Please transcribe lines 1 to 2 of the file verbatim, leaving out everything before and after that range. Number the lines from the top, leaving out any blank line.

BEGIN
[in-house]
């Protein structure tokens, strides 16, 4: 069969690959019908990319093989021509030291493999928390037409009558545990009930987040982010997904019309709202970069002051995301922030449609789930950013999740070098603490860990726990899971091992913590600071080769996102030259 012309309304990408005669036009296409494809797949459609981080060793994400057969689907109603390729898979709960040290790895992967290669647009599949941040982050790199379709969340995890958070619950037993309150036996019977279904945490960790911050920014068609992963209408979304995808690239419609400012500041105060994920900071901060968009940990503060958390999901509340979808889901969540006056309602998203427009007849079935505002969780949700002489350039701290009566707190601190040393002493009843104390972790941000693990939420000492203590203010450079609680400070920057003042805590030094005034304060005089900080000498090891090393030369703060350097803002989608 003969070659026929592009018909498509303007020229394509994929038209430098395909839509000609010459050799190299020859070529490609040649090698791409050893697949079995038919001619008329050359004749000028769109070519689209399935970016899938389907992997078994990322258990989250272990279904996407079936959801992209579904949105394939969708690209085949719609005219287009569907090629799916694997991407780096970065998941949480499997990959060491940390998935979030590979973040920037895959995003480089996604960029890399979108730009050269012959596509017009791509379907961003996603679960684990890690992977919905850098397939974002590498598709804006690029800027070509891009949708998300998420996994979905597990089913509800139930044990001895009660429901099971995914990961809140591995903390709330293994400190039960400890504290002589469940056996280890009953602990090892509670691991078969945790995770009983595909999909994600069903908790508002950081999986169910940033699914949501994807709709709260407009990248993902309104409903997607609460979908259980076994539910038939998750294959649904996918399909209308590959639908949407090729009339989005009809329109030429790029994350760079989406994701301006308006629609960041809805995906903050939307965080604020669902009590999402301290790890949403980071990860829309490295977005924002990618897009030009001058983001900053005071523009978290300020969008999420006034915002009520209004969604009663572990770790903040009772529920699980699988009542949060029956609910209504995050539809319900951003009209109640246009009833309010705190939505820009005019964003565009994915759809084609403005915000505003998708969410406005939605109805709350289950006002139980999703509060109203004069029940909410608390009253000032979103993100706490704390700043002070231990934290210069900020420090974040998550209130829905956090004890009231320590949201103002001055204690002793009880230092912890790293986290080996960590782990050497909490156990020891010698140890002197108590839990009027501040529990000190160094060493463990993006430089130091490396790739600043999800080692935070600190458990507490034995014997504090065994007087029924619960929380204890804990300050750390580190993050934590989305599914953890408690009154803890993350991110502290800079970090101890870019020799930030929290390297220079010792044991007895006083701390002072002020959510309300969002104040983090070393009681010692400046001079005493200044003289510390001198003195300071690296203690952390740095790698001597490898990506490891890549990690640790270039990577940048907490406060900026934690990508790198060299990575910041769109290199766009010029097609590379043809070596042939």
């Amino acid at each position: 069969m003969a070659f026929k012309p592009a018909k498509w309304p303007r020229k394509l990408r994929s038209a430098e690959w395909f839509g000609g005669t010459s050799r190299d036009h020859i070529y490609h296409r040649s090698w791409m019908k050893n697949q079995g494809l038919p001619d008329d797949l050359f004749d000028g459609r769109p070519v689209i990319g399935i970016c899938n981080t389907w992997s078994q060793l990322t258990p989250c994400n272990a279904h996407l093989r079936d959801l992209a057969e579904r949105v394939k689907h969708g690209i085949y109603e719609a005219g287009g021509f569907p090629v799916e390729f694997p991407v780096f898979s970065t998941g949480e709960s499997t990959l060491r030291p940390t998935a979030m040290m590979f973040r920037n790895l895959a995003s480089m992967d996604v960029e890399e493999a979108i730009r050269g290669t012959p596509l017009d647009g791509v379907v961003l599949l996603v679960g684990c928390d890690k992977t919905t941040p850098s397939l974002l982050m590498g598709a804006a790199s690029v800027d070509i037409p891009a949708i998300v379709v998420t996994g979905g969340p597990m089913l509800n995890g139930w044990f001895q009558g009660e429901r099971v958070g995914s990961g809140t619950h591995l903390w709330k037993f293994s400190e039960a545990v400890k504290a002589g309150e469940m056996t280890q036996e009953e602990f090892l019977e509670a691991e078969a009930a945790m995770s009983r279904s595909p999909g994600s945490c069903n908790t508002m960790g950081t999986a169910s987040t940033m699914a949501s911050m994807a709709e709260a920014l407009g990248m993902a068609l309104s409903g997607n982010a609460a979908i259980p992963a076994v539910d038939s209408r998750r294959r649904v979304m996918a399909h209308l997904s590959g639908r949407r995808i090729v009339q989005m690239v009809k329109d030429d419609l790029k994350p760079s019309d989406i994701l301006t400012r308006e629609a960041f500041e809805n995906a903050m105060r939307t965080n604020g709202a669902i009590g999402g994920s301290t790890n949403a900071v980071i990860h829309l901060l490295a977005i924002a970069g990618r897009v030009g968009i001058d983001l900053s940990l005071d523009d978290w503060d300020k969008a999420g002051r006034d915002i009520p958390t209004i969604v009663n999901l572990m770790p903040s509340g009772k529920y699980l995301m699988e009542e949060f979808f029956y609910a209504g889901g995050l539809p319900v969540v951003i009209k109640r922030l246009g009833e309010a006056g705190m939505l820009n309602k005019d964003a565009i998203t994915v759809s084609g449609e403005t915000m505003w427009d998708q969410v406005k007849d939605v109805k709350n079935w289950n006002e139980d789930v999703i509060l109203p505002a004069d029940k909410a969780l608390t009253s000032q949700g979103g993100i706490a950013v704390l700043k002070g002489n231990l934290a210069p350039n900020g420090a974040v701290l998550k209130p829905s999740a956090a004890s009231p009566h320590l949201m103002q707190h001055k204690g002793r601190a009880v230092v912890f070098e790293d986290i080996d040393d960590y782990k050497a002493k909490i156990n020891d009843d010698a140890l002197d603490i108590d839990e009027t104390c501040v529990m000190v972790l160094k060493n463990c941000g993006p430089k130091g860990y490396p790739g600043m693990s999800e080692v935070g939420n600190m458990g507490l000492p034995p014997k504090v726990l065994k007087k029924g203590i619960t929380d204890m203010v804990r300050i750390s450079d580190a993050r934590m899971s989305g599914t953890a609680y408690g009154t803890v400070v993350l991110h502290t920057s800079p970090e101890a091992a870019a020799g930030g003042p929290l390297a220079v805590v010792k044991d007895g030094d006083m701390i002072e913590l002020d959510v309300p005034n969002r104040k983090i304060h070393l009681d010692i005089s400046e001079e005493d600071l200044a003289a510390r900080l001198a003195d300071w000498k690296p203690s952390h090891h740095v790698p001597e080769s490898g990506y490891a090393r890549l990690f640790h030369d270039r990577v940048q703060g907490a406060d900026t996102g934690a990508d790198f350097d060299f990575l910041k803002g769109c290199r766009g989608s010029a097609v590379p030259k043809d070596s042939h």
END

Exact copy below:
[in-house]
């Protein structure tokens, strides 16, 4: 069969690959019908990319093989021509030291493999928390037409009558545990009930987040982010997904019309709202970069002051995301922030449609789930950013999740070098603490860990726990899971091992913590600071080769996102030259 012309309304990408005669036009296409494809797949459609981080060793994400057969689907109603390729898979709960040290790895992967290669647009599949941040982050790199379709969340995890958070619950037993309150036996019977279904945490960790911050920014068609992963209408979304995808690239419609400012500041105060994920900071901060968009940990503060958390999901509340979808889901969540006056309602998203427009007849079935505002969780949700002489350039701290009566707190601190040393002493009843104390972790941000693990939420000492203590203010450079609680400070920057003042805590030094005034304060005089900080000498090891090393030369703060350097803002989608 003969070659026929592009018909498509303007020229394509994929038209430098395909839509000609010459050799190299020859070529490609040649090698791409050893697949079995038919001619008329050359004749000028769109070519689209399935970016899938389907992997078994990322258990989250272990279904996407079936959801992209579904949105394939969708690209085949719609005219287009569907090629799916694997991407780096970065998941949480499997990959060491940390998935979030590979973040920037895959995003480089996604960029890399979108730009050269012959596509017009791509379907961003996603679960684990890690992977919905850098397939974002590498598709804006690029800027070509891009949708998300998420996994979905597990089913509800139930044990001895009660429901099971995914990961809140591995903390709330293994400190039960400890504290002589469940056996280890009953602990090892509670691991078969945790995770009983595909999909994600069903908790508002950081999986169910940033699914949501994807709709709260407009990248993902309104409903997607609460979908259980076994539910038939998750294959649904996918399909209308590959639908949407090729009339989005009809329109030429790029994350760079989406994701301006308006629609960041809805995906903050939307965080604020669902009590999402301290790890949403980071990860829309490295977005924002990618897009030009001058983001900053005071523009978290300020969008999420006034915002009520209004969604009663572990770790903040009772529920699980699988009542949060029956609910209504995050539809319900951003009209109640246009009833309010705190939505820009005019964003565009994915759809084609403005915000505003998708969410406005939605109805709350289950006002139980999703509060109203004069029940909410608390009253000032979103993100706490704390700043002070231990934290210069900020420090974040998550209130829905956090004890009231320590949201103002001055204690002793009880230092912890790293986290080996960590782990050497909490156990020891010698140890002197108590839990009027501040529990000190160094060493463990993006430089130091490396790739600043999800080692935070600190458990507490034995014997504090065994007087029924619960929380204890804990300050750390580190993050934590989305599914953890408690009154803890993350991110502290800079970090101890870019020799930030929290390297220079010792044991007895006083701390002072002020959510309300969002104040983090070393009681010692400046001079005493200044003289510390001198003195300071690296203690952390740095790698001597490898990506490891890549990690640790270039990577940048907490406060900026934690990508790198060299990575910041769109290199766009010029097609590379043809070596042939």